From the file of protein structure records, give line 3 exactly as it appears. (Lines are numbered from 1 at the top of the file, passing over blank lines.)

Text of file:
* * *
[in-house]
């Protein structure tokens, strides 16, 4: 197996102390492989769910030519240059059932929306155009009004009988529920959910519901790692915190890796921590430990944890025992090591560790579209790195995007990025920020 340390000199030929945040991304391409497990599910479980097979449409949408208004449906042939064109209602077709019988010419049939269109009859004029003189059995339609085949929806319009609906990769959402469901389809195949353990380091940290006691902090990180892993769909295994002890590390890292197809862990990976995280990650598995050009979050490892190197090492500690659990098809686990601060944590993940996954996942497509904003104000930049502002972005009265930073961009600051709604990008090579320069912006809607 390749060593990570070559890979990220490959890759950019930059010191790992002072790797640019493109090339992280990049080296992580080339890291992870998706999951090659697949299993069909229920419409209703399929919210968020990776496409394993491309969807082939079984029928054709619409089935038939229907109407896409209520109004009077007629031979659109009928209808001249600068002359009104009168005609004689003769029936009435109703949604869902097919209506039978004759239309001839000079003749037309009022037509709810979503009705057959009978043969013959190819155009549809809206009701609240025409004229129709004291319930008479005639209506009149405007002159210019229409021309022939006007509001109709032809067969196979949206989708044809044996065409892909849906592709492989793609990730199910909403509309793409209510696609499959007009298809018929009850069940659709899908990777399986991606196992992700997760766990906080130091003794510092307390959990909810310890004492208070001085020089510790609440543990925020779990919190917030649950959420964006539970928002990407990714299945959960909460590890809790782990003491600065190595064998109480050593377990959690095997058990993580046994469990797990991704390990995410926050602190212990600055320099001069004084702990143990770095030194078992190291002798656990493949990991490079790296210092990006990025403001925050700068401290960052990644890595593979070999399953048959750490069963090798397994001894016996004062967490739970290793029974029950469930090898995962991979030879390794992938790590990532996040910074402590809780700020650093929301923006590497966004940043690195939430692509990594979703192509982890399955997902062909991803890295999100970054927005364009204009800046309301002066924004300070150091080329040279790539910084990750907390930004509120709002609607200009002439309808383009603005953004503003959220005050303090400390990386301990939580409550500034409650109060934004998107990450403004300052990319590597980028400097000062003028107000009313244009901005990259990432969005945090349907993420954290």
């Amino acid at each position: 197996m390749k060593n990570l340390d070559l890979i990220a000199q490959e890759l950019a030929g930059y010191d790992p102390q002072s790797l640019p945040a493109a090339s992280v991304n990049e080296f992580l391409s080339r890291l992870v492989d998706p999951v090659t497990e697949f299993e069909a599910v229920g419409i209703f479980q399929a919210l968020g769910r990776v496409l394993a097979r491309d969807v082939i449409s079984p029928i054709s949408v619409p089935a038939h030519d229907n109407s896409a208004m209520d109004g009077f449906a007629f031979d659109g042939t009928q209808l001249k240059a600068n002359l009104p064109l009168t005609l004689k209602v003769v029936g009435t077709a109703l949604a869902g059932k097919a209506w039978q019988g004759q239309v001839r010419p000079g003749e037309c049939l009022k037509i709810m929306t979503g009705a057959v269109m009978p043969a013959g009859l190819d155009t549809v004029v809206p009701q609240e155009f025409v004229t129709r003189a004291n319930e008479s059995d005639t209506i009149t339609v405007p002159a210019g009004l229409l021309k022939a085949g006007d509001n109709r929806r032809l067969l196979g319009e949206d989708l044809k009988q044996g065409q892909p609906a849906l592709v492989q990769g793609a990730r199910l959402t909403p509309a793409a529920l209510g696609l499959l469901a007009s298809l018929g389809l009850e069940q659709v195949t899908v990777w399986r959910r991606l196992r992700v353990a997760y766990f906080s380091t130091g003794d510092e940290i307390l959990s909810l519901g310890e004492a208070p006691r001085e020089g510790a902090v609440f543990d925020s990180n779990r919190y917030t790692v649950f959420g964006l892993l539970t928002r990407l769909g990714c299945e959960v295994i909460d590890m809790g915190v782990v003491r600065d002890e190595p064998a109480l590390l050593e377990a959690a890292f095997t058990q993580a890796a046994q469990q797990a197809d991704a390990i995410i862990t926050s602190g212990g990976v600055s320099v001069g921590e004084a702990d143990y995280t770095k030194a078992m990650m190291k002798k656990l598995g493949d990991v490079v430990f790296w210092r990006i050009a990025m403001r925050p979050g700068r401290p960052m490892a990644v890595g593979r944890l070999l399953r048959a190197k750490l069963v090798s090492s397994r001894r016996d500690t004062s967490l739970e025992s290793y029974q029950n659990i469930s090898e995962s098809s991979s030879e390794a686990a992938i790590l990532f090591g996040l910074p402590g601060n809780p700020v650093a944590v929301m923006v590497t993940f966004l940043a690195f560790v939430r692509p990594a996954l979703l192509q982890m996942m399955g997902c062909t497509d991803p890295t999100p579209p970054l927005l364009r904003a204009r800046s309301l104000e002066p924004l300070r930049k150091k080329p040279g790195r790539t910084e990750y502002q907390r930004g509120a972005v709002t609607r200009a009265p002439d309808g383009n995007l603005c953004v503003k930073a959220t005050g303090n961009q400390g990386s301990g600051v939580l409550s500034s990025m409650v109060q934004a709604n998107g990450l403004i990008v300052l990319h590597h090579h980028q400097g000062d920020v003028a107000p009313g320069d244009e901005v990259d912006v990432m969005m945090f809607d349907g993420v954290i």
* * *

């Amino acid at each position: 197996m390749k060593n990570l340390d070559l890979i990220a000199q490959e890759l950019a030929g930059y010191d790992p102390q002072s790797l640019p945040a493109a090339s992280v991304n990049e080296f992580l391409s080339r890291l992870v492989d998706p999951v090659t497990e697949f299993e069909a599910v229920g419409i209703f479980q399929a919210l968020g769910r990776v496409l394993a097979r491309d969807v082939i449409s079984p029928i054709s949408v619409p089935a038939h030519d229907n109407s896409a208004m209520d109004g009077f449906a007629f031979d659109g042939t009928q209808l001249k240059a600068n002359l009104p064109l009168t005609l004689k209602v003769v029936g009435t077709a109703l949604a869902g059932k097919a209506w039978q019988g004759q239309v001839r010419p000079g003749e037309c049939l009022k037509i709810m929306t979503g009705a057959v269109m009978p043969a013959g009859l190819d155009t549809v004029v809206p009701q609240e155009f025409v004229t129709r003189a004291n319930e008479s059995d005639t209506i009149t339609v405007p002159a210019g009004l229409l021309k022939a085949g006007d509001n109709r929806r032809l067969l196979g319009e949206d989708l044809k009988q044996g065409q892909p609906a849906l592709v492989q990769g793609a990730r199910l959402t909403p509309a793409a529920l209510g696609l499959l469901a007009s298809l018929g389809l009850e069940q659709v195949t899908v990777w399986r959910r991606l196992r992700v353990a997760y766990f906080s380091t130091g003794d510092e940290i307390l959990s909810l519901g310890e004492a208070p006691r001085e020089g510790a902090v609440f543990d925020s990180n779990r919190y917030t790692v649950f959420g964006l892993l539970t928002r990407l769909g990714c299945e959960v295994i909460d590890m809790g915190v782990v003491r600065d002890e190595p064998a109480l590390l050593e377990a959690a890292f095997t058990q993580a890796a046994q469990q797990a197809d991704a390990i995410i862990t926050s602190g212990g990976v600055s320099v001069g921590e004084a702990d143990y995280t770095k030194a078992m990650m190291k002798k656990l598995g493949d990991v490079v430990f790296w210092r990006i050009a990025m403001r925050p979050g700068r401290p960052m490892a990644v890595g593979r944890l070999l399953r048959a190197k750490l069963v090798s090492s397994r001894r016996d500690t004062s967490l739970e025992s290793y029974q029950n659990i469930s090898e995962s098809s991979s030879e390794a686990a992938i790590l990532f090591g996040l910074p402590g601060n809780p700020v650093a944590v929301m923006v590497t993940f966004l940043a690195f560790v939430r692509p990594a996954l979703l192509q982890m996942m399955g997902c062909t497509d991803p890295t999100p579209p970054l927005l364009r904003a204009r800046s309301l104000e002066p924004l300070r930049k150091k080329p040279g790195r790539t910084e990750y502002q907390r930004g509120a972005v709002t609607r200009a009265p002439d309808g383009n995007l603005c953004v503003k930073a959220t005050g303090n961009q400390g990386s301990g600051v939580l409550s500034s990025m409650v109060q934004a709604n998107g990450l403004i990008v300052l990319h590597h090579h980028q400097g000062d920020v003028a107000p009313g320069d244009e901005v990259d912006v990432m969005m945090f809607d349907g993420v954290i």